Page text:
New to this great hobby. What is a good and easy to understand computer program to design and print out a layout. I'm trying to
Design a layout in N scale.
Simple Computer Aided Model Railway Design... The most intuitive and easy to use I've found....and free to boot! IMO this is the only program out there that has a truly simple to use flex track tool!
Software is a good way to turn a design into a scale drawing. It can be problematic when attempting to use it as a substitute for a thorough design process. See the "CAD too soon syndrome" topic on Byron Henderson's site http://layoutvision.com/id40.html . As Byron says:
Ending the heartbreak of CTSS
So let's stop sending every Newbee down the path to the tragedy of CAD-Too-Soon Syndrome. Instead, let's encourage them to spend a little more time in learning, visualizing, and planning before they leap into the rendering stage. And for the true Newbee who's anxious to just build something, maybe it isn't such a bad idea to recommend a quality published plan. That would probably lead to better results and more long-term satisfaction.
Just some food for thought before we pile on the software recommendations
Rob offers great advice. Unless you are a fast learner and like learning new software programs you may want to delay using CAD for your first "rough" design. I used good old pencil and paper to make a VERY rough track plan. As it turns out we have a couple of people in our operating group that are skilled with 3Rd Planit model railroad planning software. One of them used the software to create a CAD version of my rough plan. I didn't have to purchase or learn the software but ended up with a CAD plan.
The Richlawn Railroad Website - Featuring the L&N in HO / MRH Blog / Central Florida Railroad Modelers
I can't argue with Robs advice either. I think it's best to do a lot of research and probably a good bit of doodling with old fashioned pencil and paper before using design software but I do really like SCARM though as far as the intuitiveness and ease of the learning curve for a beginner.
Speaking of Byron's site, it is a great resource. His thoughts on layout design and operation are very helpful. IMO his comments about conventional 4X8 layouts should be required reading for anyone who wants to build a model railroad and the layout design gallery is a wonderful place for inspiration. Be sure and check it out.
I'm afraid I have to disagree somewhat. I have seen too many hand drawn track plans that, if converted into a layout as drawn, would have impossibly sharp curves, #2 or #3 turnouts, and all sorts of other technical fouls. This is especially true of novice track planners, who are more often than not unfamiliar with some of the older techniques developed to keep a hand drawn plan legit. The computer forces you to follow whatever rules you set for yourself. It also allows a lot more flexibility when it comes to changing things, whereas changing a paper drawing is not always easy.
I like and use XtrkCAD, and I find that it is a very powerful tool for layout design. it is NOT a layout simulator, like some, but for the price (free) it is a darn good drafting program. Like any CAD package, it takes a little time to learn, and the quality of the finished plan is somewhat dependent on the skill of the user. It also allows you to run trains on a plan, which is handy for figuring out if a given track plan will really work as intended, or whether there is a hidden bottleneck in the design.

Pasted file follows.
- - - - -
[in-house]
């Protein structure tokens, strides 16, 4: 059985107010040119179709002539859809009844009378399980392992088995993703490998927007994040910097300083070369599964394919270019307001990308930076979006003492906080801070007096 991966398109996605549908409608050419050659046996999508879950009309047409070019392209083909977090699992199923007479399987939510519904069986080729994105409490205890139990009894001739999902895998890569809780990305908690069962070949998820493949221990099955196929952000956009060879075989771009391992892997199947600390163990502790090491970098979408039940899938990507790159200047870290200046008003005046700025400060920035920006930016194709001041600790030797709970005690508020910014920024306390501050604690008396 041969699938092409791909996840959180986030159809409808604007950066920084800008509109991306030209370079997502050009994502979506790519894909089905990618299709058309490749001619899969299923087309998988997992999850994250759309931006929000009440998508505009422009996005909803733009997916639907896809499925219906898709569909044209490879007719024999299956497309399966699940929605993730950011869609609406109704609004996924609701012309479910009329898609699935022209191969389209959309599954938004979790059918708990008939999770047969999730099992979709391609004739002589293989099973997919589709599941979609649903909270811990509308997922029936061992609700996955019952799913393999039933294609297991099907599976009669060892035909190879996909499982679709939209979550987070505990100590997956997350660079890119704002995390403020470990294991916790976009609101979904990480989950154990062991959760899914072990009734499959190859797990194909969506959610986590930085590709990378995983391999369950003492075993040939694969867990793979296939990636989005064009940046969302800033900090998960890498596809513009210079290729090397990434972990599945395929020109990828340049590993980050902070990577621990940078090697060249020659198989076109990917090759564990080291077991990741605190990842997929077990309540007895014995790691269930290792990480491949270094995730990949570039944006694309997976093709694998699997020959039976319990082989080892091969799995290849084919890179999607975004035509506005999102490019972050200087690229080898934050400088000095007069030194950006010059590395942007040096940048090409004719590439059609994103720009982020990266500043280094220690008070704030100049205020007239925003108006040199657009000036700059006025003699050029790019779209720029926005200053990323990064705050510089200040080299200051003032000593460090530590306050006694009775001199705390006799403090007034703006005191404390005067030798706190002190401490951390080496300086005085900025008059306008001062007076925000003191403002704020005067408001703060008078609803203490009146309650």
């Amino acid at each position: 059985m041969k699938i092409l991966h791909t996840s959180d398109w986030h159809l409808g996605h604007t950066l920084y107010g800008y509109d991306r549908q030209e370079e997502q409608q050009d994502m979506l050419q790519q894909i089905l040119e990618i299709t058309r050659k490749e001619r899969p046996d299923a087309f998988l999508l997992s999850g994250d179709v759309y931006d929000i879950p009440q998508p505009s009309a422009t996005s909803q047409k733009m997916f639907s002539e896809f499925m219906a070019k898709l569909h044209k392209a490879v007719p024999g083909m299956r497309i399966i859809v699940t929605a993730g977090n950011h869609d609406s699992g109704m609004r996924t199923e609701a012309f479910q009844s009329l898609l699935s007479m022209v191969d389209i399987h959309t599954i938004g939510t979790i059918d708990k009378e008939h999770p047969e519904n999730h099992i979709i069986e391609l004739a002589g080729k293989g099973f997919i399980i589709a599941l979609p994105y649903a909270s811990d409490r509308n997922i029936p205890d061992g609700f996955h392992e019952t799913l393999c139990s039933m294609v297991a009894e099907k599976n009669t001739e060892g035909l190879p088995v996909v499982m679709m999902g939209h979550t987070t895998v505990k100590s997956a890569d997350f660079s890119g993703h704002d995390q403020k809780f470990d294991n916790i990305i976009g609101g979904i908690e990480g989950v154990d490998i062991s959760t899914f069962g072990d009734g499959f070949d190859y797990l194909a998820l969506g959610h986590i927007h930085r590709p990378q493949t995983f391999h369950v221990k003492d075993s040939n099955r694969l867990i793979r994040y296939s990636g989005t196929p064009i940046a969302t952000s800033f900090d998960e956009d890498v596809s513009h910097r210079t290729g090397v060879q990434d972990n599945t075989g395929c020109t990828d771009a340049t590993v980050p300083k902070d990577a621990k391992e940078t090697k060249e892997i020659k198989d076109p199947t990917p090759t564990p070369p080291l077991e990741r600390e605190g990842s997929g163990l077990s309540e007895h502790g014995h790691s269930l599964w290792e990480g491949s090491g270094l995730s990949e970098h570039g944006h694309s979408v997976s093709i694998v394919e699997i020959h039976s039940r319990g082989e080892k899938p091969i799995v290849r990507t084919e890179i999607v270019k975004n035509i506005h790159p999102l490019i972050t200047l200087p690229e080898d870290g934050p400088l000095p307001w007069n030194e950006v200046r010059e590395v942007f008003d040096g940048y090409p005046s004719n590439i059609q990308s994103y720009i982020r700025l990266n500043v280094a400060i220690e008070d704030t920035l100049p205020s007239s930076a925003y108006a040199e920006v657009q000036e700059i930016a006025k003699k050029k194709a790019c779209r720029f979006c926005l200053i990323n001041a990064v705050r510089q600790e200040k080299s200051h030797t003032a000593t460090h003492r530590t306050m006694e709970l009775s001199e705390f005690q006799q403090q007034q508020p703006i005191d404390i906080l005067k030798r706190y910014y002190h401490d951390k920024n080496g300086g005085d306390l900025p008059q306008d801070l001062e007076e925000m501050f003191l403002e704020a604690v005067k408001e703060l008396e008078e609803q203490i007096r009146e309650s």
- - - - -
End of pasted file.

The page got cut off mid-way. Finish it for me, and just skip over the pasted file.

One thing I will agree with, though, is that there is no substitute for taking the time to learn about effective track planning. Whether you're working on paper or the computer, if you don't know what you're doing you're not likely to have superb results.
Danville & Western HO modeler and web historian
When my friend with the CAD skills looked at my rough hand drawn plan he had to make MANY changes including turnout and curve radiuses. I didn't say that he translated my plan line per line. What my hand drawn drawing did was QUICKLY give him a rough visual of what I wanted. I still think that a CAD drawing is best, but not necessarily as the 1st drawing.
Thanks for all the input on this subject. I think I will do a hand drawing then transfer it over to a CAD program.
I started with pencil and paper designing my layout. I went thru a lot of paper making changes and such. Then someone on here turned me on to XtrakCAD and I'm glad he did.
Now I can make changes as I need to and not go thru a bunch of paper. Plus it makes it a lot easier to post my design on here for inputs and criticism. That's kind of hard to do with paper. Also as others said, using a CAD program allows you to use the proper angles for turnouts and such. It didn't take long to learn how to use it. Plus it comes with a help menu that's good as well.
Just my .02 cents, YMMV.
Modeling in N Scale the transition era of the late 1930's/ early 40's Texas & Pacific RR (T&P) and the Missouri, Kansas, Texas RR (KATY) centered around Fort Worth, Texas.
As I'm modeling in N scale and using atlas code 55 components on a single deck I've never used anything but the Atlas "Right Track" software.
Free, relatively easy to use and it does a good job on the flex track end of things. As stated above, it helps keep the geometry right... especially with curved turnouts. I've transferred the plan to real life on 4 sections of my layout and the software is bang on. If you're not using Atlas components it would still be a very useful tool IMO.
What it doesn't do well is 3D and it has no running options... but for the price it does what I need it to do... keep my geometry right and show how things will fit.
Modeling Northern Alberta Railways' Peace River Subdivision in N Scale
Over on NScale.net, XTrkCAD seems to be very popular. We also have some sample track plans if you want some other ideas.
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